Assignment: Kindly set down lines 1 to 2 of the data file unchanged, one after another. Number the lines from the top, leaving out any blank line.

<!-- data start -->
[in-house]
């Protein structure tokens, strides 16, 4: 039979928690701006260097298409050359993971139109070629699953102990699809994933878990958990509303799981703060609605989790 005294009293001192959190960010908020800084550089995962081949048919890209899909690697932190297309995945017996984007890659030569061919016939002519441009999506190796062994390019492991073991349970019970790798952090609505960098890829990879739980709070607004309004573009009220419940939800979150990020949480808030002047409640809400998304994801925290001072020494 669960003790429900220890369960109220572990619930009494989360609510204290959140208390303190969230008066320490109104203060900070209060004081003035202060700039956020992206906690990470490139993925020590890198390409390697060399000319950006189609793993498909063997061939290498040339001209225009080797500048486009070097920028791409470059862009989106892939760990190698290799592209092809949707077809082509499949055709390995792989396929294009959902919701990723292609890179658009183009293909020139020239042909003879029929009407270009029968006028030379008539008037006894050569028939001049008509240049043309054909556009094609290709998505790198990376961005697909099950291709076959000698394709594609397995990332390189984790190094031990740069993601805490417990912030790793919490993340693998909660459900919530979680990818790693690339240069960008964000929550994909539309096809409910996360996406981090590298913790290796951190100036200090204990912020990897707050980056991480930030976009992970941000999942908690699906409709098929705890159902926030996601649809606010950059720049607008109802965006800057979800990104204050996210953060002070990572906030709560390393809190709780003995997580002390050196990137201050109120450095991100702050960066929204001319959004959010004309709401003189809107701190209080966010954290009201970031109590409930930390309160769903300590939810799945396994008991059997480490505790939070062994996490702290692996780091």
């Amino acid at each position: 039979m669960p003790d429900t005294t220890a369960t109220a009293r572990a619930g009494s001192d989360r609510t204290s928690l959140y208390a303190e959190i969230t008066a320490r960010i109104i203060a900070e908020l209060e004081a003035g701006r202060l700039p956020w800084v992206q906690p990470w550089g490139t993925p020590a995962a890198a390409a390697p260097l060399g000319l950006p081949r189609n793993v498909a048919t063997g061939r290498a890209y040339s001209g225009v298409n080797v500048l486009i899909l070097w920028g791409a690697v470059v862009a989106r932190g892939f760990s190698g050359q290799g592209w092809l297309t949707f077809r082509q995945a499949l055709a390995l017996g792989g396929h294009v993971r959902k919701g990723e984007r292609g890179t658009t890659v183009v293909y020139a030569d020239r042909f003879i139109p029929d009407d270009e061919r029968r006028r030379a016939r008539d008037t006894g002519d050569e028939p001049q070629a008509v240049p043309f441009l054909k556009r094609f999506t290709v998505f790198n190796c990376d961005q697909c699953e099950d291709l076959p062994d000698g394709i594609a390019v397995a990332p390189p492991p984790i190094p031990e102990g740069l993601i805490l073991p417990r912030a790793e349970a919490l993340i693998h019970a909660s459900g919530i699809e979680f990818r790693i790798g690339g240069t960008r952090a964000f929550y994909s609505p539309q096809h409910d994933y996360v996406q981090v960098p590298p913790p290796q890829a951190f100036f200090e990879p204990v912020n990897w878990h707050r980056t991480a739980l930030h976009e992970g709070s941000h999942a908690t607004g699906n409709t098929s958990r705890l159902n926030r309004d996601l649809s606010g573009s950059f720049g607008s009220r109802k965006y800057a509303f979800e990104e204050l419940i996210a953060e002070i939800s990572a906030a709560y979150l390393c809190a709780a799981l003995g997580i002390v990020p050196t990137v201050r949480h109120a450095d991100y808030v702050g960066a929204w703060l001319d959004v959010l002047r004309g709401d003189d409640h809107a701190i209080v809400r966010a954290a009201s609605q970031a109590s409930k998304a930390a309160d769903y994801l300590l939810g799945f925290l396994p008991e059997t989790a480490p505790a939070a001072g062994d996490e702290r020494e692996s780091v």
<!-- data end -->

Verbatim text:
[in-house]
């Protein structure tokens, strides 16, 4: 039979928690701006260097298409050359993971139109070629699953102990699809994933878990958990509303799981703060609605989790 005294009293001192959190960010908020800084550089995962081949048919890209899909690697932190297309995945017996984007890659030569061919016939002519441009999506190796062994390019492991073991349970019970790798952090609505960098890829990879739980709070607004309004573009009220419940939800979150990020949480808030002047409640809400998304994801925290001072020494 669960003790429900220890369960109220572990619930009494989360609510204290959140208390303190969230008066320490109104203060900070209060004081003035202060700039956020992206906690990470490139993925020590890198390409390697060399000319950006189609793993498909063997061939290498040339001209225009080797500048486009070097920028791409470059862009989106892939760990190698290799592209092809949707077809082509499949055709390995792989396929294009959902919701990723292609890179658009183009293909020139020239042909003879029929009407270009029968006028030379008539008037006894050569028939001049008509240049043309054909556009094609290709998505790198990376961005697909099950291709076959000698394709594609397995990332390189984790190094031990740069993601805490417990912030790793919490993340693998909660459900919530979680990818790693690339240069960008964000929550994909539309096809409910996360996406981090590298913790290796951190100036200090204990912020990897707050980056991480930030976009992970941000999942908690699906409709098929705890159902926030996601649809606010950059720049607008109802965006800057979800990104204050996210953060002070990572906030709560390393809190709780003995997580002390050196990137201050109120450095991100702050960066929204001319959004959010004309709401003189809107701190209080966010954290009201970031109590409930930390309160769903300590939810799945396994008991059997480490505790939070062994996490702290692996780091």